As any parent knows, raising children is a complex and expensive process. Raising a child who loves horses brings greater complexity and expense to the arena (no pun intended). Going forward in this millennium, we are faced with rapid-fire changes in technology that are constantly affecting our lives and our lifestyles. And for all the so-called ease of life that advanced technology is supposed to bring, we find ourselves more hurried, more harried, more overworked and tired. As parents, when our child loves horses, we are first taken aback and then pleased on some deep subliminal level that our child has dragged us into this world where time has stopped and the language becomes one of smells and whinnies and warmth. It’s wholesome. It’s different from our everyday lives. And, yes, as we already know, it expensive.
Equestrian sport is not a hobby where you need to scrape together forty dollars for soccer shoes; its expenses are prohibitive to most of the population. A horse’s shoes cost way more than soccer shoes, and horses get new ones every other month (they also lose them as easily as any eight-year-old child). Winter blankets for horses that are in training cost more than most people’s dress coats. Feed and bedding, supplements, tack and those ever-present vet bills make keeping a horse an astronomical affair. I know that there isn’t a parent out there who does not struggle with the issue of horses and money, even though there is a huge sliding scale of economy.
There are families who give up vacations and dinners out to keep one horse or pony for their child. There are others who struggle to attend a few horse shows a year, and still others who have the means to have several horses showing all over their region, and sometimes, the nation. But even these families must have issues about the expense and the message the expense is sending to their child.
I’ve met physicians who muck stalls for their kids, working students who groom at shows just for the chance to be there, and parents from all walks of life and professions who just simply love their kids to death and somehow make it all work.
It’s not easy. I occasionally wake up in the middle of the night and ask myself, “Am I nuts?” When our daughter started showing regularly I was a full-time nursing student. When we would go to a horse show, it was usually Thursday night after I’d been in clinicals all day–from a 4:40 A.M wake-up call, followed by a ten-hour day. I would come home at 3:00 P.M., hitch up the trailer, get the pony, and head off on a four-hour ride to Kansas City or St. Louis. My mantra was “I must be nuts!” My mother thought so. Most of my friends thought so too, and some were eager to tell me that what I did was disproportionate to what any mother should do for a child. But I know that our daughter, who was eleven-years-old at the time, would grow up in a way that would seem no longer than the turning of one season. All those hours in the truck would be precious memories for her, and also for me. And in this, as a parent, I also know that I’m not alone.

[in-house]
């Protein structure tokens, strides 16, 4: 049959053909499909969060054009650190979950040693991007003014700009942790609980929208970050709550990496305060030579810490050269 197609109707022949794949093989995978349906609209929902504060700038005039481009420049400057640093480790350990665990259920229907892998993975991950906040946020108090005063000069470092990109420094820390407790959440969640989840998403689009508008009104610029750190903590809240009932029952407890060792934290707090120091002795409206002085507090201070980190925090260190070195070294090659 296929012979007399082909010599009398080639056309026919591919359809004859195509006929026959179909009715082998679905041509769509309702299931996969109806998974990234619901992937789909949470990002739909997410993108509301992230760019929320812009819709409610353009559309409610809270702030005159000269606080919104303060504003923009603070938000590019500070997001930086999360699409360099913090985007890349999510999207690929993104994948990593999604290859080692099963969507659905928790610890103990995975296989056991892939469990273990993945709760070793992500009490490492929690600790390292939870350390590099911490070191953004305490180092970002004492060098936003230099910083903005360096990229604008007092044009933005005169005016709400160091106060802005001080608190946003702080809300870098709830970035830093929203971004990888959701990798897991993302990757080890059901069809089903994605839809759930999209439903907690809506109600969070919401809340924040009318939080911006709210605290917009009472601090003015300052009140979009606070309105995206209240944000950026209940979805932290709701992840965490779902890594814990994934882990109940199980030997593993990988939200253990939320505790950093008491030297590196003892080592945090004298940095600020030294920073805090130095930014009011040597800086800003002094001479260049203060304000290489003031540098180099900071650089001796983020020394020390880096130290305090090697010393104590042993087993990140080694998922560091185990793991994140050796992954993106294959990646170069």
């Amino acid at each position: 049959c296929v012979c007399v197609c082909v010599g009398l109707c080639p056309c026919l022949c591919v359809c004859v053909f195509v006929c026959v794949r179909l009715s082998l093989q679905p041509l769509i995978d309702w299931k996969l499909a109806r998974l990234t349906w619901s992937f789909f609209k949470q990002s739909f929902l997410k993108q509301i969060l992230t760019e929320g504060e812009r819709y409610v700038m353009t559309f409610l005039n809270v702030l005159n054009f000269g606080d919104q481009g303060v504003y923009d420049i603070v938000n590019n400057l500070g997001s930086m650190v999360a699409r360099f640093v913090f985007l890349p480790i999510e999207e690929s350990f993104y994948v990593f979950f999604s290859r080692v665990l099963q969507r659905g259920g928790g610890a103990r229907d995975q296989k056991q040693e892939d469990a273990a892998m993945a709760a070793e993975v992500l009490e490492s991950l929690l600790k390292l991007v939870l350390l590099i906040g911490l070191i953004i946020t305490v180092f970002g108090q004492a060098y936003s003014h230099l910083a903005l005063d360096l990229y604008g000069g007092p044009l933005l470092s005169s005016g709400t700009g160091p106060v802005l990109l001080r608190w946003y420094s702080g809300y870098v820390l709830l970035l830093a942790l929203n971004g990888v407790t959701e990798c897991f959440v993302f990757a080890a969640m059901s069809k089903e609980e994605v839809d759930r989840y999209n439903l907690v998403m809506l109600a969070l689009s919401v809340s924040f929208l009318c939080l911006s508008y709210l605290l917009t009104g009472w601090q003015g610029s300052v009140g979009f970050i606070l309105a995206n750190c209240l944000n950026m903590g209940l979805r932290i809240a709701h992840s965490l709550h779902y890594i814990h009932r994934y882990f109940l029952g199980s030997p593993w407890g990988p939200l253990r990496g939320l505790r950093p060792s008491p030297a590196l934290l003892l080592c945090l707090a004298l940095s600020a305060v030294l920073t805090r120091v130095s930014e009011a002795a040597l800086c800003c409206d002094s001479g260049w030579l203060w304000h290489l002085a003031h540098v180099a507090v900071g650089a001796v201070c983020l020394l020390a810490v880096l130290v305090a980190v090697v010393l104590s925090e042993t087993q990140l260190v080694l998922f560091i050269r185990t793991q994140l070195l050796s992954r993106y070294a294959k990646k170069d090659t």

I believed then (and I still do) that the time we structure around a sport with our kids gives us a venue for communication that would otherwise not happen in our cell phone, Web-driven world. There are so many of life’s lessons that can be learned, and so many ways that a parent can observe the success of those lessons, when dealing with animals. And this is especially true with horses, those wonderful creatures that require both our command and our delicacy of handling. In addition, the interactions of child and trainer, child and peers, and child and competitors also teach lessons of manners, respect, kindness, helpfulness, love, tenderness, and self-reflection. There are the lessons learned in competition: pride (but not too much), success with humility, failure with dignity, self-understanding, and gratitude for life’s opportunities.
As a parent, I feel very fortunate that we’ve been able to give our child this opportunity of a life involved with horses. And while I always worry over the expense and struggle to put it into the big perspective of our family budget–a seemingly impossible task compared with other sports¬–I think of the world our daughter is growing up in, and how the opportunity to spend those years with her pony, and now with her horse (and the other horses in the barn), will give her a foundation that is, in my view, priceless.
I think of all the days she spends at the barn instead of aimlessly wandering around with her friends or watching television. I think of her beaming pride when she finally learned to groom her pony with some skill, and then body–clip her horse, wrap his legs for shipping, tend to his cuts, and keep a sharp eye for any changes that would mean he wasn’t feeling just right. I think of her mental development when I watched her figure our her distances to the jump–watching, waiting, holding, pressing forward–and the confidence it gave her after such a long sought-after accomplishment, one which she worked on for years.
I saw her give remarkable concentrated attention to holding her still-green pony straight so that she wouldn’t swap her lead. I saw the way that the older kids in the barn treated her with such sweetness, and how they cheered her successes, and how she looked up to them with respect for their accomplishments. And in all of this I saw a child developing qualities which would guide her through this new century with grace and dignity and self-purpose, unafraid to reach out for life’s successes and undeterred by its failures.
Now, perhaps we could have gotten this with soccer, but I don’t think so.